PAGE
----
Sudan closest to civil war since 2005 peace agreement warns global coalition of NGOS

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With only days before South Sudan is due to secede on 9 July, Sudan is the closest to war that it has been since the signing of the Comprehensive Peace Agreement (CPA) between North and South Sudan in January 2005, said a global coalition of NGOs.

In a new report published today, “Beyond the Pledge: International Engagement After Sudan’s Comprehensive Peace Agreement”, a coalition of 22 civil society organisations from Sudan, other African countries, Middle East, Europe and the US warn that Northern and Southern Sudan could slip into all-out conflict unless the international community adopts a more robust strategy of engagement, including targeted sanctions.

Unless the international community acts fast to stop conflict along the border, we could be plunged into all-out war again. We have come so far since the bloodiest days of the civil war but could lose it all. International support helped us find peace, now we need urgent help to keep it” said David De Dau, Director of Agency for Independent Media, a Sudanese member of the coalition.

The international community must recalibrate their relationship with North and South Sudan. For the North, this means sustaining pressure on the government to enact genuine political reform and bring an end to the conflict in Darfur. For the South, this means increasing international criticism of corruption and harassment of human rights activists” said Tom Andrews, President, Genocide Intervention Network / Save Darfur Coalition.

The report highlights how, as Northern and Southern leaders move to strengthen their positions before Sudan splits in two, violence between the two sides has escalated alarmingly:
 Recent military attacks along the border in Abyei and Southern Kordofan have had a dire impact on civilians; forcing over 174,000 people to flee and affecting a further 1.4 million people.
 Between January and mid-May 2011, over 117,000 people were displaced and almost 1,400 killed in South Sudan alone, more deaths than in all of 2010
 In Darfur, approximately 70,000 Darfuris were displaced between December 2010 and March 2011, and there were at least 80 Government air strikes against civilian populations from January to April 2011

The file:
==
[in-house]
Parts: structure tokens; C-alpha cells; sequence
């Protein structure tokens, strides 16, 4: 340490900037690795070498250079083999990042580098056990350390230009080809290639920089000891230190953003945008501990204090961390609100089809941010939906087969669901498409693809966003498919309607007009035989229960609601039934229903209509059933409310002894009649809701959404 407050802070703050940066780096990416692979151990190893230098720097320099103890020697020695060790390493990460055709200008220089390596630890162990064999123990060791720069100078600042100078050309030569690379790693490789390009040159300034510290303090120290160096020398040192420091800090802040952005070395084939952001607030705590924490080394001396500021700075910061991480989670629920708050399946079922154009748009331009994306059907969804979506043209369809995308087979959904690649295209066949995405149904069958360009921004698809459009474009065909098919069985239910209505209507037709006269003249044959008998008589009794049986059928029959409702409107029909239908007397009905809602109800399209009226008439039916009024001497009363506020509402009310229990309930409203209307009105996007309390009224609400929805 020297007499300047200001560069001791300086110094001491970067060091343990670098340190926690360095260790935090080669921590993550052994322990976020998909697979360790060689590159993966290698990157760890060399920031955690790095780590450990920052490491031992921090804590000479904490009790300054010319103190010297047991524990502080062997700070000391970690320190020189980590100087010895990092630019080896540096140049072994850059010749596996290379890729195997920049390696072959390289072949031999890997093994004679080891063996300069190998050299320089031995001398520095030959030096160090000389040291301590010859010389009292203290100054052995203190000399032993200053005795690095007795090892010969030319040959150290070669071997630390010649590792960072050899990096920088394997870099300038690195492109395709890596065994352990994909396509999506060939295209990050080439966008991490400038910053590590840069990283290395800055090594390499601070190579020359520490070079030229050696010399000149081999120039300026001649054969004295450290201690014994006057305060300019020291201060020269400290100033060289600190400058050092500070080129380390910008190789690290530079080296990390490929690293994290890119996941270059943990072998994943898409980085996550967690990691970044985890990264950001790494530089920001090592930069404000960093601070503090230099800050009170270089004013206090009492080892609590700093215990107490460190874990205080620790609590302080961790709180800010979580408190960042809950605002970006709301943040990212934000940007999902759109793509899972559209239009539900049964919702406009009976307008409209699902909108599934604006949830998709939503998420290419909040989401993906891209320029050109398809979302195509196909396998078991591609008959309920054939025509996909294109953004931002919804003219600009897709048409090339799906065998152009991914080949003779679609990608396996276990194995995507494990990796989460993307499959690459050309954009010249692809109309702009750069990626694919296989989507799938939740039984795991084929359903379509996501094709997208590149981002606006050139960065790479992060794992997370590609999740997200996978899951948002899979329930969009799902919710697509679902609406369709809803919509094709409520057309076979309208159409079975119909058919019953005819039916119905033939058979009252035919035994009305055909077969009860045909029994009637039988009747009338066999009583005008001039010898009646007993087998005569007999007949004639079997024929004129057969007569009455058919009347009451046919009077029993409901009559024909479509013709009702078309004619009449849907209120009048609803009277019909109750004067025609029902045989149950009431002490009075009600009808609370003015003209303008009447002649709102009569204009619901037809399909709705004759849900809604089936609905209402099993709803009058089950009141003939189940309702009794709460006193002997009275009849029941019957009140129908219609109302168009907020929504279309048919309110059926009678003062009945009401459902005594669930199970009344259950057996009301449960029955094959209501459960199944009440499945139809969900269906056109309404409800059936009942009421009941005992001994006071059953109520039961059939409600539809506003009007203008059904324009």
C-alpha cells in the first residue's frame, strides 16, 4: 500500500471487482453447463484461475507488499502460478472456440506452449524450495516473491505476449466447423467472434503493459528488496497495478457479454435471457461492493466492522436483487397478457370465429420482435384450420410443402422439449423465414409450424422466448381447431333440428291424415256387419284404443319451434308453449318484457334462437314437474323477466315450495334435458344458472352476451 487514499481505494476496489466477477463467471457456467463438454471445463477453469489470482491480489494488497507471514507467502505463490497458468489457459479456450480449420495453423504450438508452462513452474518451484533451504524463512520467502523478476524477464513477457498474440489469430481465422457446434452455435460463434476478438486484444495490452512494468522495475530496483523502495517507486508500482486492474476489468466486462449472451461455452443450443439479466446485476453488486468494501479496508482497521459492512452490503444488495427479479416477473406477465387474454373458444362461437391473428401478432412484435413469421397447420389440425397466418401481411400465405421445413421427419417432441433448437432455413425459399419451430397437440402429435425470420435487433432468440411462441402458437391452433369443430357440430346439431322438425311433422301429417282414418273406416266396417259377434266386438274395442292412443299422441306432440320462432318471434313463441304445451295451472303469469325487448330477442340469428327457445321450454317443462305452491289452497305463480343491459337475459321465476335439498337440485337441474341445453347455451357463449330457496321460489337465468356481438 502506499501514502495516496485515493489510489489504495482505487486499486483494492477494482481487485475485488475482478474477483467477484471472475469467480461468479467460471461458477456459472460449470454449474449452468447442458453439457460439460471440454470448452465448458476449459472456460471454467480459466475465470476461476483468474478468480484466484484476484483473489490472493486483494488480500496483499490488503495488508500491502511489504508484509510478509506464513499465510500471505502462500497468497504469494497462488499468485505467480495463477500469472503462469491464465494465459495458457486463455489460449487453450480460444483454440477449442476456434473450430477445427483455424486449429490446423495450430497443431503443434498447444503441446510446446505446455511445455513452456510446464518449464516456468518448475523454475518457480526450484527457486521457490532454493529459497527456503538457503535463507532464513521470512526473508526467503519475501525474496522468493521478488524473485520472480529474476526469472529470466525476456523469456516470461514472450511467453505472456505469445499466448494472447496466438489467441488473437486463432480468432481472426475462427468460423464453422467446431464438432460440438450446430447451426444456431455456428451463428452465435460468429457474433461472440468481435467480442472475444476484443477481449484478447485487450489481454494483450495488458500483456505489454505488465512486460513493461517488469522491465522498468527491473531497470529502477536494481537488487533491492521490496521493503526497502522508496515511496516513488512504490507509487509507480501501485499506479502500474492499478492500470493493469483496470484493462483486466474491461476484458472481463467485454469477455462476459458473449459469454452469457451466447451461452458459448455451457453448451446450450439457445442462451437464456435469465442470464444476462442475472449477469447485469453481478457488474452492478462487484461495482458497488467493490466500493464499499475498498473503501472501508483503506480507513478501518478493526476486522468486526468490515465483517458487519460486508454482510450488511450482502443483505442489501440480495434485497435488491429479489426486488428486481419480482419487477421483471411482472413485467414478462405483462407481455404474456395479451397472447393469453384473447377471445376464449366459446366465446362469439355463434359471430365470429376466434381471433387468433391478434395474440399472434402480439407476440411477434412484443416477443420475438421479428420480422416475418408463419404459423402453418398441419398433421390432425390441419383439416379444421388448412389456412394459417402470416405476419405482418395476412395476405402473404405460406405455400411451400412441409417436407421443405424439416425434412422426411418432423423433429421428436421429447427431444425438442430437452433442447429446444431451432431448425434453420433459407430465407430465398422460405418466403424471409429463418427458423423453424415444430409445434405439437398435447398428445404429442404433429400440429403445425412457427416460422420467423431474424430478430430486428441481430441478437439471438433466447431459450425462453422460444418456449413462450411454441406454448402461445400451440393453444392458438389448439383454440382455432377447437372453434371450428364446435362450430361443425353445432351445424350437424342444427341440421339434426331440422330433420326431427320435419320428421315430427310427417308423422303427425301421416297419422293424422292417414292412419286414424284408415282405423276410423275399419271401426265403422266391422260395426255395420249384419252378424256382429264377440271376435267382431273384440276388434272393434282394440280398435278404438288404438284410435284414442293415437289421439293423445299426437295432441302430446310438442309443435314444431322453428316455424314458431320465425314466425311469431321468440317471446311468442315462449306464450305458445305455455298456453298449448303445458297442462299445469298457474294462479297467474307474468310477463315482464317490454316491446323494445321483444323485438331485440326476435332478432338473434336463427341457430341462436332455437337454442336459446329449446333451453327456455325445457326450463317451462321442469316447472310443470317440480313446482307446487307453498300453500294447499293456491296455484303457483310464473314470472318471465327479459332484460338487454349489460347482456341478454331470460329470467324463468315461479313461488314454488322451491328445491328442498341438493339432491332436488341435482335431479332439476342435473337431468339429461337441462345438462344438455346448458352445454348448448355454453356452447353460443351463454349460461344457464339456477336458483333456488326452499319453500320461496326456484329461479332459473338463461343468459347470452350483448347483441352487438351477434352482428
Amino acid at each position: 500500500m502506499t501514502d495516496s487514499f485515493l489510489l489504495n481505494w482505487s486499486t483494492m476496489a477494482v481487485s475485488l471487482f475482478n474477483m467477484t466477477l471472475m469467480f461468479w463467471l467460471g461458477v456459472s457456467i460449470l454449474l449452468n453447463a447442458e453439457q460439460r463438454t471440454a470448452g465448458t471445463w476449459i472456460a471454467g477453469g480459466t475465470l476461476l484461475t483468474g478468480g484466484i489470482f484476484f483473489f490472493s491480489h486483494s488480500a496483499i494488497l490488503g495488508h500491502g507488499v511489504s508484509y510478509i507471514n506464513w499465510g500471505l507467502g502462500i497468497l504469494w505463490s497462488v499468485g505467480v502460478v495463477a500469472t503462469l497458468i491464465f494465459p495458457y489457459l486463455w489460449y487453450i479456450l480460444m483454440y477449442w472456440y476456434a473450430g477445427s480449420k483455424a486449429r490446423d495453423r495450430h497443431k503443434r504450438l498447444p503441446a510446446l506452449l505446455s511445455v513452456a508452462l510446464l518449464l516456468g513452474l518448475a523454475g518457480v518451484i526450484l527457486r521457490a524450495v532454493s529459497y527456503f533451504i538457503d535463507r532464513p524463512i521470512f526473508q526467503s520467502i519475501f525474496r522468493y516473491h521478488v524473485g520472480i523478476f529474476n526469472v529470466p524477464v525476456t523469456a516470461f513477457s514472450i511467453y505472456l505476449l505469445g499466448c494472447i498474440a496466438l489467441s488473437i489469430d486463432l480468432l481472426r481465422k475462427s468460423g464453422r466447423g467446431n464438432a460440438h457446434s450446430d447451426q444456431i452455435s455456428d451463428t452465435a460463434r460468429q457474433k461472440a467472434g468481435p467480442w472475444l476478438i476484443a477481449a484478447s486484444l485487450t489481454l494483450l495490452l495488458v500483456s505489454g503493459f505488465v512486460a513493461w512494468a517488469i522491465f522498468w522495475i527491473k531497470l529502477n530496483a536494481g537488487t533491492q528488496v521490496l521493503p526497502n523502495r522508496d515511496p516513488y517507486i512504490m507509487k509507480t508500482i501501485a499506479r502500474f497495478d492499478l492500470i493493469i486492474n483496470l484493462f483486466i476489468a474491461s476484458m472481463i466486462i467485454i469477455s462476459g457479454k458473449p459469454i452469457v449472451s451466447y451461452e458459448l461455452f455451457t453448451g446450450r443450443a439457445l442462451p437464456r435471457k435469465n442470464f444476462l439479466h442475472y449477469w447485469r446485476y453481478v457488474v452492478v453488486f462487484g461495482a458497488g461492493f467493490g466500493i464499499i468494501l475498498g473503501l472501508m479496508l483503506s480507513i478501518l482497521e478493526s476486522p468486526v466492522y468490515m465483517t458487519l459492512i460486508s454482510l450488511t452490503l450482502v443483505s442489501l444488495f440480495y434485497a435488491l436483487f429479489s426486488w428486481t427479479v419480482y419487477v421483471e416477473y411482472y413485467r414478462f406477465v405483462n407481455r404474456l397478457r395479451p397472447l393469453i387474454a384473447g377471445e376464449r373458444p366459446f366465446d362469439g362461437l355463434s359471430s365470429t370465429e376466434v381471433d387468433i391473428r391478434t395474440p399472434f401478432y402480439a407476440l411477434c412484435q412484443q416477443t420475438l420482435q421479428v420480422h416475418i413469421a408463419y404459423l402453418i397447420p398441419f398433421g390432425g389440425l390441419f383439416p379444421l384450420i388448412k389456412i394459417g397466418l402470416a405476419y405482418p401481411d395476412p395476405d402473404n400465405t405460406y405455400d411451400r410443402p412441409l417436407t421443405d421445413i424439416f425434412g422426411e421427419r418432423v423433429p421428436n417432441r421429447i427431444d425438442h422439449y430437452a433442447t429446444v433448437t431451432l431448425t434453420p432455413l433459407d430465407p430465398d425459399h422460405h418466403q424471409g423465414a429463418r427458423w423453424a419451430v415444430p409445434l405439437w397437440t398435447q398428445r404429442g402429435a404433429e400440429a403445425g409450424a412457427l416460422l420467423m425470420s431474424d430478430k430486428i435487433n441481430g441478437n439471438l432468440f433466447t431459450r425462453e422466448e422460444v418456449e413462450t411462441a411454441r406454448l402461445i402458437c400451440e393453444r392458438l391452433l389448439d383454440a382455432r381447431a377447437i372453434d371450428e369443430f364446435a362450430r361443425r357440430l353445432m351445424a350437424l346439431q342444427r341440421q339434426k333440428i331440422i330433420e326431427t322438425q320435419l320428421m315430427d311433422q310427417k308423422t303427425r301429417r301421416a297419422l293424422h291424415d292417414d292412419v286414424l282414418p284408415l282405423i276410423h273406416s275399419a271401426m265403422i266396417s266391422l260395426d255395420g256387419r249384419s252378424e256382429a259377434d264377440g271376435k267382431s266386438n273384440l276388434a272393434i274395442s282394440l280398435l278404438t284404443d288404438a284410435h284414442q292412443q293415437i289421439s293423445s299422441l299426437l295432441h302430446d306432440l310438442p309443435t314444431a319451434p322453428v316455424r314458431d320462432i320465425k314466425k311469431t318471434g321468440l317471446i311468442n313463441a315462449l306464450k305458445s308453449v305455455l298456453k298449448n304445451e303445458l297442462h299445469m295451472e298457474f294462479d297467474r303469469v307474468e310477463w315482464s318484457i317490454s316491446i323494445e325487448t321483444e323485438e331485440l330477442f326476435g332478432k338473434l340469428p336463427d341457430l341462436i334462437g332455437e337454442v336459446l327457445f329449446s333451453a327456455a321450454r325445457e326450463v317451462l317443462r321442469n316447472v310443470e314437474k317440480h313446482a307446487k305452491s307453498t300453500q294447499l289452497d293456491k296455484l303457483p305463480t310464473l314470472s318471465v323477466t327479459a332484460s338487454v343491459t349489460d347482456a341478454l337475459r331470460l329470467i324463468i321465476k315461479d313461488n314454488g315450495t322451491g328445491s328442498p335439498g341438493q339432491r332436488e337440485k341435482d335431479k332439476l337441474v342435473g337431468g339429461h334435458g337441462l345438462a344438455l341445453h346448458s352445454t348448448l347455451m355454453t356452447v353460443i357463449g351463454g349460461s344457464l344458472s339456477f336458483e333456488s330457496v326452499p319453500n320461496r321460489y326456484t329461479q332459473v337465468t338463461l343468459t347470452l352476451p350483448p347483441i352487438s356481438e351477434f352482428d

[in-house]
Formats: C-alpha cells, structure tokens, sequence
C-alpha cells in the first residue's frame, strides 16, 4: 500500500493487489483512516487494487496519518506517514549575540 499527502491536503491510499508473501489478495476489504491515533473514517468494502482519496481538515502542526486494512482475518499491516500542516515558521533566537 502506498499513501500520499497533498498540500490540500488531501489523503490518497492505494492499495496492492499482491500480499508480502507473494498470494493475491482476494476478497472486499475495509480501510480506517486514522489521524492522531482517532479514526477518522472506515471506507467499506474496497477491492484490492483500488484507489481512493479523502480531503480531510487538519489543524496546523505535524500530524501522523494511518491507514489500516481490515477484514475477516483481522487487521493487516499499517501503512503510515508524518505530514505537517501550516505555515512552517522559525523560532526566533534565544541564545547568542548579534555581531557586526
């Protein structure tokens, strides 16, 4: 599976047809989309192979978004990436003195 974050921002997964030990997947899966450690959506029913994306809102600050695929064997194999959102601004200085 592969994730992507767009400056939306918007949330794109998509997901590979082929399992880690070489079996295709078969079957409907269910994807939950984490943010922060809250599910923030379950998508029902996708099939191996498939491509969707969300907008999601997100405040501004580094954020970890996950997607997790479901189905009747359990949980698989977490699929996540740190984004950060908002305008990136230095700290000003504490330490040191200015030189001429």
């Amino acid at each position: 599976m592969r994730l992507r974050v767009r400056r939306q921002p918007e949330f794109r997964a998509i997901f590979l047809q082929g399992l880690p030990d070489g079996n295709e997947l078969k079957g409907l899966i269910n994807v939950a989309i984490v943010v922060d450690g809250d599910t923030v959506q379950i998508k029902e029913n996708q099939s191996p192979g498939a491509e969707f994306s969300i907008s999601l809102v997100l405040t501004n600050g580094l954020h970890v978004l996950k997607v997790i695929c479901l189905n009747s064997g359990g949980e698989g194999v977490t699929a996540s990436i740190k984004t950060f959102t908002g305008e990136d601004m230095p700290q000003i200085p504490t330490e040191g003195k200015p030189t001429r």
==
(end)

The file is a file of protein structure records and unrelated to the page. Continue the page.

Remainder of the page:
Democratic reform must not be allowed to slip from the agenda in Sudan. As the Arab world fights for its freedom, oppression and human rights abuses in North Sudan continue unchecked. And in the South, misgovernance and authoritarian rule are increasing. The opportunity to help the people of Sudan will slip through the fingers of the international community unless this is dealt with now” said Osman Hummaida, Sudanese human rights activist and Director of the African Centre for Justice and Peace Studies.

The report urges the international community to increase the robustness of their engagement on Sudan in response to military aggression by either side by:
 Enforcing a demilitarised zone and deploying peace-keepers along the border
 Increasing targeted sanctions by the European Union and others, including travel bans and asset freezes on those most responsible for the violence
 Withholding debt relief
 Withholding the normalisation of US diplomatic relations
 Withholding benefits of full diplomatic relations

The report also recommends that the UN Security Council should mandate and deploy a successor peacekeeping operation to the United Nations Mission in Sudan (UNMIS) that has protection of civilians as its top priority.

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